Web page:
food outlook No.4, December 2005 
global information and early warning system on food and agriculture(GIEWS)

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Other relevant agricultural commodities

Ocean freight rates


Special features

Statistical appendix


Pulses: past trends and future prospects

A recent FAO study on world markets for pulses, presented at the 4th International Food Legumes Research Conference held in New Delhi on 18-22 October 2005, reviewed the situation in international markets for pulses over the period 1980-2004 and discussed some of the main challenges facing this important food sector. The main findings of the report include:

  • World total pulse production increased by one-half since 1980, reaching a record level in 2004. The growth was much faster in the developed and in the developing countries. Notable differences in yields between the two country groupings were identified as one of the factors for this development.

  • Overall, per caput food consumption of pulses stagnated in the developing countries with drastic declines in some regions, especially in Asia and sub-Saharan Africa. These trends reflect changing dietary patterns and consumer preferences but, in several countries, also the failure of domestic production to keep pace with population growth. By contrast, per caput pulse consumption has increased in the group of industrialized countries.

  • Developing countries have been increasingly relying on imports to meet their growing pulse requirements. The expansion in import demand has provided an incentive for many countries (developing included) to expand their pulse exports. Trade of pulses has grown faster than output, and therefore the proportion of pulse production that goes into international markets has increased significantly. Nevertheless, pulse trade remains a relatively thin market, when compared to other food commodities, namely grains.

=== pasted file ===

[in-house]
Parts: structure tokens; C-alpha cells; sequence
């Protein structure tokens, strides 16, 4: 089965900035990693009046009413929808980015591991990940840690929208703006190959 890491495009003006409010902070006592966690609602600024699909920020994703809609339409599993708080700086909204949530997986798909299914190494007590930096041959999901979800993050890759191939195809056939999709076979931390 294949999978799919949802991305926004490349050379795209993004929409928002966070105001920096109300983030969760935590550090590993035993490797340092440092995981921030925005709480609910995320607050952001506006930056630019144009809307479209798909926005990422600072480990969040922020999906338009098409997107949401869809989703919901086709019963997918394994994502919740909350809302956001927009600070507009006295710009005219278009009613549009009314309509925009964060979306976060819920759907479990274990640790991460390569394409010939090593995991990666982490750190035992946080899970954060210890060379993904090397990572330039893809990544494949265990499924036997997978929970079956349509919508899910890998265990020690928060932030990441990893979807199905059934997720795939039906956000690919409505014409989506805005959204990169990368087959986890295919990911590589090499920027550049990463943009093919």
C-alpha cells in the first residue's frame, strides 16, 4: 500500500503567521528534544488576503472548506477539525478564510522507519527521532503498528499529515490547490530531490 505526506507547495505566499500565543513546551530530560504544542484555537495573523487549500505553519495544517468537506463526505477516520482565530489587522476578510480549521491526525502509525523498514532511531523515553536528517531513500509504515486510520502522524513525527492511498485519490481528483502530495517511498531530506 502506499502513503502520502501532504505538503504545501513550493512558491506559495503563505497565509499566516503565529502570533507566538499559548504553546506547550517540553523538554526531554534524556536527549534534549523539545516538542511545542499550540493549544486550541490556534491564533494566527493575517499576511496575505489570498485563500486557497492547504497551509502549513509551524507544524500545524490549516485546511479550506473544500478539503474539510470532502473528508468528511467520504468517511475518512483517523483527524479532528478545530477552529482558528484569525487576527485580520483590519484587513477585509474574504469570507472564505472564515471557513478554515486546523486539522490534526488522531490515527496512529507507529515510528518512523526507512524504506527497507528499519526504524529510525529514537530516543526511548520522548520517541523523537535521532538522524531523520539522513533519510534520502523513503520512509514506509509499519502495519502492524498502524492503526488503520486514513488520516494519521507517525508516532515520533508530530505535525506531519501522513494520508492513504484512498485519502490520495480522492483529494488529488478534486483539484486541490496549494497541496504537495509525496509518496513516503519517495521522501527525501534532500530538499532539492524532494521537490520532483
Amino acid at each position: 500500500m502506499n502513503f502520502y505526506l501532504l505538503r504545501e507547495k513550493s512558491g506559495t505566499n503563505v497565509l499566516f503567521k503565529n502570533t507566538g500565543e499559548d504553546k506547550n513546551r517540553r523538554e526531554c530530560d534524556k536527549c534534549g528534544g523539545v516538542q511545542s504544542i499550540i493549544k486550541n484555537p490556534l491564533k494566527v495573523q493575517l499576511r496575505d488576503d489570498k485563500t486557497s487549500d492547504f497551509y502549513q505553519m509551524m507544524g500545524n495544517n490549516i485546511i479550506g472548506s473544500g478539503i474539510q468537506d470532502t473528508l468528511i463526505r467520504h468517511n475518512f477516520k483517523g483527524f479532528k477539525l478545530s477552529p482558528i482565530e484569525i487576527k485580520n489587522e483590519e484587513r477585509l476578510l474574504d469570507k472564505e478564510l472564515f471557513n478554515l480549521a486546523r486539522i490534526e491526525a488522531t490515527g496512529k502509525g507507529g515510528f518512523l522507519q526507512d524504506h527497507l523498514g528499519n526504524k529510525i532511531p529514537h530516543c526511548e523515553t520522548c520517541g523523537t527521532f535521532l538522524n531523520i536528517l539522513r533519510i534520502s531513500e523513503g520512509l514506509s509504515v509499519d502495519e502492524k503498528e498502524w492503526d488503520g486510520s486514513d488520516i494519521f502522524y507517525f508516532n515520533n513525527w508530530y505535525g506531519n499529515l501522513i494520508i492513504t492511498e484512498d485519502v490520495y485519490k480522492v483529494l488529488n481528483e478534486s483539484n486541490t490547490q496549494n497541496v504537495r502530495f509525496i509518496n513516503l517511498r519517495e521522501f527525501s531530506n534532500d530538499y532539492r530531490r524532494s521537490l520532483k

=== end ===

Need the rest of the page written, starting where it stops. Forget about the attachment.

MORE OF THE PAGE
• Looking ahead, food consumption of pulses, on per capita basis, is expected to stay at current levels in the Near East/North Africa and Latin America and Caribbean regions, whereas it is likely to fall further in South Asia because of a shift to consumption of higher value livestock products. In sub-Saharan Africa, per caput consumption is projected to increase, reversing the declining trend experienced in recent years.

  • On the supply side, constraints to productivity growth and production in the developing countries are expected to persist in the future, unless corrective measures are taken. Consequently, the recent trend in pulse imports by this group of countries will most probably continue in order to meet their rising demand.

  • In developing countries pulse production and consumption have a significant impact on the food security of the poorer sections of the population who rely on vegetable sources to cover their protein and energy requirements. It is therefore recommended that the development of new pulse varieties and cultivation technologies be reinforced by adequate policies, support programmes in education and training of farmers, improved supply of input and credit and the development of appropriate marketing channels.

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    More detailed findings of the study can be accessed through the FAO website at:

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